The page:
Marble Tears


Agra is the best and worst of India in one place.  The city is home to the Taj Mahal, a magnificent site that is absolutely stunning and truly exceeds expectations, especially when one grows up seeing pictures of it in books and on the Discovery Channel.  The eponymous Agra Fort, arguably India’s best preserved fort, and several other smaller mausolea, temples, and parks call the city home.

However, the city is part of the so-called Golden Triangle, including Delhi and Jaipur, which marks the typical tourist path in north India.  As the principal site for foreigners in the entire country, the touts are relentless.  I like to think myself good at simply smiling and ignoring, or politely saying no with a wave of the hand, but after a while, one begins to get a little annoyed.  “I just want this jade (not jade) elephant (made in Taiwan) for 10 rupees, not 15!”

Frustration aside, the Taj Mahal is one the world’s beautiful treasures.  Kipling called it “the embodiment of all things pure” as it basked in the jasmine glow of the setting sun.  The Taj is beauty and decadence entwined in one, ivory inlaid in marble.

From Agra, another train, to the famed Rajasthan of princely lore.

A shorter train than the last one; this time, a 12-hour overnight trip from Varanasi to Agra, the home of the Taj Mahal

I first viewed the Taj from across the river Yumuna, the same river that runs through Delhi, in a park at sunset

Approaching

Though it is monsoon season, the river is shallow here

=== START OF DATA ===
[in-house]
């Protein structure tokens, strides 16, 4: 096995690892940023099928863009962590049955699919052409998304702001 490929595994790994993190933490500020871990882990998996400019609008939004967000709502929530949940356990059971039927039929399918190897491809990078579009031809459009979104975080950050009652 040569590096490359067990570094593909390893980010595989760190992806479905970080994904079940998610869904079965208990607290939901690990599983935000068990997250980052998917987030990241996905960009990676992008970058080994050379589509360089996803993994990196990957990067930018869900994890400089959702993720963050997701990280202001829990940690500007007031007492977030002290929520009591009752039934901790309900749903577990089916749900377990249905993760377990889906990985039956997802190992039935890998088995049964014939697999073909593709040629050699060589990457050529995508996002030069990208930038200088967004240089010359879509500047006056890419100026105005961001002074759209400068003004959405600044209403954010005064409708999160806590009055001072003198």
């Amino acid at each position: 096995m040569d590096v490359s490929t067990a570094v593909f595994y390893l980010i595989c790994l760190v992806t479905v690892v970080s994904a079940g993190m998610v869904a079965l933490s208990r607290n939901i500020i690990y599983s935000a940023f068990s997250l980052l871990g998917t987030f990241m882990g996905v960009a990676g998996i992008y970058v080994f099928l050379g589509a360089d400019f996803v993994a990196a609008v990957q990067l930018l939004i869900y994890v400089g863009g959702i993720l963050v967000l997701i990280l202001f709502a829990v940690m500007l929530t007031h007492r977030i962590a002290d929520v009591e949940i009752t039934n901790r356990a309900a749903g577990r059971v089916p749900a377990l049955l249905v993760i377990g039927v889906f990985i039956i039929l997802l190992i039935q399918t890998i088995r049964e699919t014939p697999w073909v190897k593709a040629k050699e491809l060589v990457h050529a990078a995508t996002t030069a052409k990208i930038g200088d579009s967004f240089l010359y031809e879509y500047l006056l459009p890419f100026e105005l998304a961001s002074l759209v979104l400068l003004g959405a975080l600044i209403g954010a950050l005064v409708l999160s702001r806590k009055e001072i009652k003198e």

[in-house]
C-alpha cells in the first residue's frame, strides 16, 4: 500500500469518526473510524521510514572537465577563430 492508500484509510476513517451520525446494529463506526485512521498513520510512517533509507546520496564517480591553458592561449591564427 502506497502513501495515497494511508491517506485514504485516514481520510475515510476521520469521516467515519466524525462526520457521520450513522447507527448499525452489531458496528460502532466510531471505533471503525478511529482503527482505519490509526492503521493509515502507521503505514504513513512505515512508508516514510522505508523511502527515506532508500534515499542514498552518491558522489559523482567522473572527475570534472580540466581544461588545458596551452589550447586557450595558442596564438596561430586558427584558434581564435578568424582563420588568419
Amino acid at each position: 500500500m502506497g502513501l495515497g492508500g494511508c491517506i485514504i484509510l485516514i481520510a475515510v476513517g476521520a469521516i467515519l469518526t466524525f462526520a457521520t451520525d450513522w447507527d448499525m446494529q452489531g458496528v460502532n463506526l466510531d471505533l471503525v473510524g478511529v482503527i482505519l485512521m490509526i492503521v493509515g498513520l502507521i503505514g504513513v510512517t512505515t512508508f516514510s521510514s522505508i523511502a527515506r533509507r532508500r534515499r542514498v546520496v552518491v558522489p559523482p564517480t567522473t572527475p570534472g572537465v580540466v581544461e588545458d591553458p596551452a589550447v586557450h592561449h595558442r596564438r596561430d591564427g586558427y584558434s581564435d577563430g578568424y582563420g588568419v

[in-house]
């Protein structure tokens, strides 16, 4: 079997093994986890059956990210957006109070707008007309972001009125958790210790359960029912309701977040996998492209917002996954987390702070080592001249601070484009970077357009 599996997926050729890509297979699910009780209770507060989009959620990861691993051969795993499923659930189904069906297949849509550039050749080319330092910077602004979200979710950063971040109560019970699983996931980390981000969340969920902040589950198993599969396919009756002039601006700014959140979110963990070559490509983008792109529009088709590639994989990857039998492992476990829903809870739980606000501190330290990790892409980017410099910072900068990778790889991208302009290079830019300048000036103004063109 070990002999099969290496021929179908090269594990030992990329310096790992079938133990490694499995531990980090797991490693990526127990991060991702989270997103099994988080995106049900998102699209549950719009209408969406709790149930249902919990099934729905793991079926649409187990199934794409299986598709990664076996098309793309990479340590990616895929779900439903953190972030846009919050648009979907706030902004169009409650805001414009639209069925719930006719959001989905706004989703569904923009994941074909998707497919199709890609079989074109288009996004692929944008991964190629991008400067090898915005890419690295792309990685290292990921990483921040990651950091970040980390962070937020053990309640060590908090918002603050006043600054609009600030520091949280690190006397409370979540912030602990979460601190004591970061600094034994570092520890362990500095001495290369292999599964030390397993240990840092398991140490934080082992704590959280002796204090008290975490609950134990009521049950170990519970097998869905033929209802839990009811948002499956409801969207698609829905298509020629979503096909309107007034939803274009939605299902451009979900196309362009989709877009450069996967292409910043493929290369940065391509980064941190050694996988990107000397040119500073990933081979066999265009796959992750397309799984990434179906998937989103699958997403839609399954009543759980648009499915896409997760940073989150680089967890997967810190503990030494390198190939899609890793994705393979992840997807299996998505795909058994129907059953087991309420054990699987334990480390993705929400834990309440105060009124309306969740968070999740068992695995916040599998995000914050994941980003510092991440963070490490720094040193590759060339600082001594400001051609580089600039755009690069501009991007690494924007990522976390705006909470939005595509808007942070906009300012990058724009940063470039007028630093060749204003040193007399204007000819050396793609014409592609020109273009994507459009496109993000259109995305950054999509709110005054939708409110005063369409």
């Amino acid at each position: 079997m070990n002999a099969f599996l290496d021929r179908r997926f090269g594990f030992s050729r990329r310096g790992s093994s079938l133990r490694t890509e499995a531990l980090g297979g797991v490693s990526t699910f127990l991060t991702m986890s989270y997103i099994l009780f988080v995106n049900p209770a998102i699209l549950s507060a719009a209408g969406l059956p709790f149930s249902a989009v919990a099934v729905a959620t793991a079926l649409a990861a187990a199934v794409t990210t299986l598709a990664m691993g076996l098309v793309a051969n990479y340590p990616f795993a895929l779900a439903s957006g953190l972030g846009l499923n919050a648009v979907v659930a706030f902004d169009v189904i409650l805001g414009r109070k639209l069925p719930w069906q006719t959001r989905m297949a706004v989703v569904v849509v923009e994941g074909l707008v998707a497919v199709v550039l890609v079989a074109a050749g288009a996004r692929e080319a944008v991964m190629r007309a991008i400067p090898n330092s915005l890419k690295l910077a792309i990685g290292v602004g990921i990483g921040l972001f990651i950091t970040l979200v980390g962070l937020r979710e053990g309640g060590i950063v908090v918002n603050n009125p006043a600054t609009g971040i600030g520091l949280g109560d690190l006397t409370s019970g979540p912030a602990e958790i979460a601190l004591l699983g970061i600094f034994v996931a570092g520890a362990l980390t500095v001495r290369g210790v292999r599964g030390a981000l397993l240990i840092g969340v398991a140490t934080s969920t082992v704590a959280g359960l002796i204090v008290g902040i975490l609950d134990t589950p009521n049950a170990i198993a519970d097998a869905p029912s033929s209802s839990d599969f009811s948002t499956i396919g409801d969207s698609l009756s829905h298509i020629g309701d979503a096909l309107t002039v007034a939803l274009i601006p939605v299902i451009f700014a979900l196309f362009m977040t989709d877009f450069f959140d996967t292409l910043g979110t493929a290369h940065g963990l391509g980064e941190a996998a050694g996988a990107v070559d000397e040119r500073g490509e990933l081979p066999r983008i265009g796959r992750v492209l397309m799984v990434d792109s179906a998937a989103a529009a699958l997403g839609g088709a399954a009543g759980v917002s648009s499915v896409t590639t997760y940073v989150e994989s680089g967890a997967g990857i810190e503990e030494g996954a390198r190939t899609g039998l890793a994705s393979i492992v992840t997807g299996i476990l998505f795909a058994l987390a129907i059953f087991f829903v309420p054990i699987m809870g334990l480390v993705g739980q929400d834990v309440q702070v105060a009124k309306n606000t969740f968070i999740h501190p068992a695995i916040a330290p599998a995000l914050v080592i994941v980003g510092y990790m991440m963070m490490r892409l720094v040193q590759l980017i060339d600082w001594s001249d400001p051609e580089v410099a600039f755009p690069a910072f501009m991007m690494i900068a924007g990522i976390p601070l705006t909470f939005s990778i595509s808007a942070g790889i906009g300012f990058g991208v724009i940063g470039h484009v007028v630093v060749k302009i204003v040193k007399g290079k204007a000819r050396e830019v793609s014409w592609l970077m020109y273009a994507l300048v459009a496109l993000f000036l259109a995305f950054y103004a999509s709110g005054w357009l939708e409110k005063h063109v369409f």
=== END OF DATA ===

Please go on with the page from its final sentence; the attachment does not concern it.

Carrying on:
Pink and darkness

The next morning, I wake before sunrise to view the Taj from its traditional westward entrance

So many people, Indians and Europeans alike

Indian poet Rabindranath Tagore described the Taj Mahal as “a teardrop on the face of eternity”

Sun rising

Before the inward exodus

On the actual Taj Mahal platform, one is not allowed to wear shoes

Mosque on the north side of the platform

The next day, I visit some of Agra’s other sites. With moisture on my camera lens, I approach the Agra Fort, my favorite fort in India

This man would not stop haranguing me about being from America, asking me to explain every decision the country has made. Uhh bye.

Large battlements

UNESCO sign

Inside the Agra Fort

Desolate

Morning view of the Taj from the Agra Fort

View of the walls

Gardens

The interior of the fort is large and spacious

Quiet

The back part of the Agra Fort is blocked off to tourists and is reserved for training of the Indian military

Side view of one of the pavilions

Sandstone red

Me in front of ruins at the Agra Fort

I also visited Itmad-Ud-Daulah’s Tomb, affectionately known at the Baby Taj, a 20 minute auto-rickshaw ride from the Taj Mahal

Agra (and India) is full of historic and beautiful mausolea like the Baby Taj

This “hotel” is the closest one to the main gate of the Taj Mahal – perfect for waking up and visiting before dawn – but it was rough, even more than I have been accustomed to

Lunch of pakora – fried onions, potatoes, carrots, and cauliflower – an incredibly popular street snack across the subcontinent

Nordic backpackers share the narrow “lanes” with everybody and everything in Agra

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